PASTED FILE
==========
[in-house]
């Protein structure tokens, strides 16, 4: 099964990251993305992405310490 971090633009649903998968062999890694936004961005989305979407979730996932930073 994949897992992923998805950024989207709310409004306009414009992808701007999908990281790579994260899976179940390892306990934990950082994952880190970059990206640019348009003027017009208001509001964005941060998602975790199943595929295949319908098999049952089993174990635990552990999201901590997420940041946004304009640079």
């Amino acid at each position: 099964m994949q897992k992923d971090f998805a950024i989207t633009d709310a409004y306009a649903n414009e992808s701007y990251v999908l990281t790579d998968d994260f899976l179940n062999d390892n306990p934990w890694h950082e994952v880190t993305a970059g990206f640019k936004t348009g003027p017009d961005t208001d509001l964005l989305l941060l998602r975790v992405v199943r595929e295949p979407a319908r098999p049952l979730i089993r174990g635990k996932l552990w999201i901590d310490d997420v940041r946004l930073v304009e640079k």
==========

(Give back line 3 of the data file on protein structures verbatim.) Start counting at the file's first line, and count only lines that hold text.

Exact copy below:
């Amino acid at each position: 099964m994949q897992k992923d971090f998805a950024i989207t633009d709310a409004y306009a649903n414009e992808s701007y990251v999908l990281t790579d998968d994260f899976l179940n062999d390892n306990p934990w890694h950082e994952v880190t993305a970059g990206f640019k936004t348009g003027p017009d961005t208001d509001l964005l989305l941060l998602r975790v992405v199943r595929e295949p979407a319908r098999p049952l979730i089993r174990g635990k996932l552990w999201i901590d310490d997420v940041r946004l930073v304009e640079k």